Well this is news, Anon @ 11:17, because it has actually been decided rather than merely rumoured.

Kind of impressive how quickly the news has disseminated too.

Estelle Senior HGF said...

HGF received confirmation of the Rule change yesterday directly from the European Patent Office (EPO) Patent Law Directorate. They confirmed that the Rule that sets the deadline for filing divisional applications is to be changed as follows:

"In accordance with the new version of the provision, which will enter into force on 1 April 2014, a divisional application may be filed as long as the earlier application is still pending.

In addition, Rule 38 EPC was amended to provide a legal basis for the establishment of an additional fee in the case of divisional applications filed in respect to an earlier application, which is itself a divisional application. i.e. for divisional applications of the second or subsequent generation.

The new Rules will apply to divisional applications filed on or after 1 April 2014."

Anonymous said...

Once again I am amazed at how little sense MaxDrei makes.

Anonymous said...

EPO press release:

Hanna said...

In response to MaxDrei, I think the divisional deadline issue is a little bit of a sensitive point here in the UK. The person responsible was a past, female EPO president that may have come from here. She used it to try to clear the backlog of patent cases. A matter she was very concerned about. Here the UK IPO imposes an acceptance deadline on a patent application, and the same deadline applies to all divisionals, which is where she may have got the idea from. I'll also say for the record, I agree with her intentions, and I think some sort of deadline does need to apply, but it could only work if the EPO got other things right and were a bit more sane about unity.

MaxDrei said...

Thanks for that wry reply, Hanna. To be frank, I am a bit sceptical, that the former President supposed that the 24 month cap would reduce the backlog. I believe she was not so naive as to suppose that. Conversely, I do think she wanted to impress on the movers and shakers that the Office has as much duty to those in industry who are watching the patents of their competitors as those who are assiduously accumulating their own piles of patents.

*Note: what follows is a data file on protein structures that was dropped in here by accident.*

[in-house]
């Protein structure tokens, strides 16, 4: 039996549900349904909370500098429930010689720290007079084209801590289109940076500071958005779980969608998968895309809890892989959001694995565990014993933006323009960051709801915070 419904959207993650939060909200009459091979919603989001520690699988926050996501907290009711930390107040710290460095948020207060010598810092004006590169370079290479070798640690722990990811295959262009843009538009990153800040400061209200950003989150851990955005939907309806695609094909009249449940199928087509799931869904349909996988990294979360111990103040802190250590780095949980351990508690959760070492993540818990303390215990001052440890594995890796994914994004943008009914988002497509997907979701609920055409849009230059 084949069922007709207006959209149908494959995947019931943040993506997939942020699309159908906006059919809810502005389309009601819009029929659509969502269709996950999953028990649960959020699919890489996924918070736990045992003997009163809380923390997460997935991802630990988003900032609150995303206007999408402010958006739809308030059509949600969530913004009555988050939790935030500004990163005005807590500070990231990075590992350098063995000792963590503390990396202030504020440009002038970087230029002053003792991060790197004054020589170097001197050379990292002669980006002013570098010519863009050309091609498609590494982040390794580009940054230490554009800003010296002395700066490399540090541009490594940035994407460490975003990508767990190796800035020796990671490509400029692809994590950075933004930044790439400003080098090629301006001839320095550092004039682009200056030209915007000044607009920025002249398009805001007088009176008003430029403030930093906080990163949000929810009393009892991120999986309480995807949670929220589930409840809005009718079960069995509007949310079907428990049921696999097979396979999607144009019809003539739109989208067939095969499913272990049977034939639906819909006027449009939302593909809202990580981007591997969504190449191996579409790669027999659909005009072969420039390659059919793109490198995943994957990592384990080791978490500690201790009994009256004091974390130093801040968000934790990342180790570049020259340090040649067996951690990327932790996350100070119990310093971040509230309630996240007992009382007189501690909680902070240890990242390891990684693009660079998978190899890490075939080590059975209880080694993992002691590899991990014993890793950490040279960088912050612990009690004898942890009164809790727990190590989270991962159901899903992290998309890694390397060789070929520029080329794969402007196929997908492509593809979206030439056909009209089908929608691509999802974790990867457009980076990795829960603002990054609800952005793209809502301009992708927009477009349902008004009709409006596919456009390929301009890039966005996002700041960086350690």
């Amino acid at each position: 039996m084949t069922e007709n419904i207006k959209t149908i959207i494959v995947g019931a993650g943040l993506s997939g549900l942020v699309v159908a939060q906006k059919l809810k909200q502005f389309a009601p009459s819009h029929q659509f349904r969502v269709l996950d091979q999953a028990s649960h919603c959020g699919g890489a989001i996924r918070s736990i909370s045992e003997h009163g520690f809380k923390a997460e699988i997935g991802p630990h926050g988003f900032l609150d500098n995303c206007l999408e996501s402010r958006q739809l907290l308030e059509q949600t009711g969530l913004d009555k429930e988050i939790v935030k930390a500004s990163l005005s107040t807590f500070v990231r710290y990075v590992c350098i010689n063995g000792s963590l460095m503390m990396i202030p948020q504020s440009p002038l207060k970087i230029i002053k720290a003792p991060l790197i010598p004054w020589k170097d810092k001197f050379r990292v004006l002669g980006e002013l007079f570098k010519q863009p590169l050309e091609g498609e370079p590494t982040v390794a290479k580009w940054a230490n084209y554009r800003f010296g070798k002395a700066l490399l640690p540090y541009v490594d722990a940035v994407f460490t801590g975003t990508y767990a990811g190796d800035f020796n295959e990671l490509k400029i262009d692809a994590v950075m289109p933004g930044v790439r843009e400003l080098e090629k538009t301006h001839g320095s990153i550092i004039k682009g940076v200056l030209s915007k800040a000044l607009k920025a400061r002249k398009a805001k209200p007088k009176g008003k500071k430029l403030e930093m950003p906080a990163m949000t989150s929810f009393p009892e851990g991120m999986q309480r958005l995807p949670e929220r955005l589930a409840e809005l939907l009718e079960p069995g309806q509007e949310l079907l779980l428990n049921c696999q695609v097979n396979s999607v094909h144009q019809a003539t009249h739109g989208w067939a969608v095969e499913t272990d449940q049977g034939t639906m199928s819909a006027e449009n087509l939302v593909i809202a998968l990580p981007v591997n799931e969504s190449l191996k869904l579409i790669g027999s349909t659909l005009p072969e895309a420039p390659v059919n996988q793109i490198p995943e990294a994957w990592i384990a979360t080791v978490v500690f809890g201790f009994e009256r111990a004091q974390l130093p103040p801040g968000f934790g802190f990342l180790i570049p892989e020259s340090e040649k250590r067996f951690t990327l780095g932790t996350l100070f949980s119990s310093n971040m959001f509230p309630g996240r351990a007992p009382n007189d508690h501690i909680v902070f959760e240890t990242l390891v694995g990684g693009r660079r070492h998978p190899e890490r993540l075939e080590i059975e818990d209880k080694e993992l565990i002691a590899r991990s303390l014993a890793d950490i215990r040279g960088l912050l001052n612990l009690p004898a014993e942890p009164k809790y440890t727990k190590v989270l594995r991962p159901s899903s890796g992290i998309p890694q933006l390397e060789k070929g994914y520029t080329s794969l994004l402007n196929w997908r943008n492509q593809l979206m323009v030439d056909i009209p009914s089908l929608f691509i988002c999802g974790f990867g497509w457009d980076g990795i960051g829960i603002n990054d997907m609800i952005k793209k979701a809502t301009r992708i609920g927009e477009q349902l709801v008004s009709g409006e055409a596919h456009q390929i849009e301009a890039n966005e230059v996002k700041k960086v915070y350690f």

Why do you think there needs to be a time cap? Is it the issue of legal certainty, when you write your client a freedom to operate opinion? Does that reason stand up to scrutiny though? I think not.

Or do you have another reason? If so, pray tell.

Roufousse T. Fairfly said...


My feelings about these news are paradoxical.

The repeal of that awful two-year limit is an excellent thing.

But I hardly feel that a near complete return to the status quo ante represents "sanity".

One observation before I develop :

If you have received a communication about intention to grant a European patent (Form 2004 EPO) dated 2.10.2013 or later, you should probably be able to file a divisional under the restored regime.

My rationale is as follows (neglecting Saturdays and Sundays):

a) 10 day rule for deeming Form 2004 to have been received: 2.10+10->12.10

b) 4 month time limit under R. 71(3) for paying fees and filing translations: 12.10+4 months ->12.2.2014

c) After that, the EPO usually takes 3 weeks (or more) to send out a form 2006A, which announces the decision according to Art. 97(1). This means that in our case the form could go out as early as 5.3.2014.

d) The date indicated on Form 2006 for the mention in the EP Bulletin of the grant is usually 4 weeks after the mailing date. The EPB is published on Wednesdays. 5.3.2014+4 weeks->2.4.2014.

e) A divisional could then only be filed on 1.4.2014 exactly, the very day new Rule 36 is introduced, as the parent application is no longer pending on the day the grant is mentioned. This is very tight.

The three weeks mentioned under (d), and the four weeks mentioned under (e) are not legal delays, but typical processing delays the EPO strives to make as short as possible. They are usually a bit longer, but there is nothing in theory that would prevent them to be shorter.

I hope I didn't forget anything. Don't take this as legal advice.

Forms 2004 issued as of now are most probably in the clear for allowing the filing of divisionals after 1.4.2014. But the closer to 2.10.2013 these were issued, the chancier things get.

There are also tens of thousands of applications with currently open older invitations under Rule 71(3).

If their applicants want to file a divisional (and there certainly will be many), they will have to get Rules 71(5) and/or (6) to kick in, by either filing clearly unacceptable amendments (and later withdraw them), or more not pay the required fees and request further processing when the Rule 112 communication comes. It will cost a bit of money.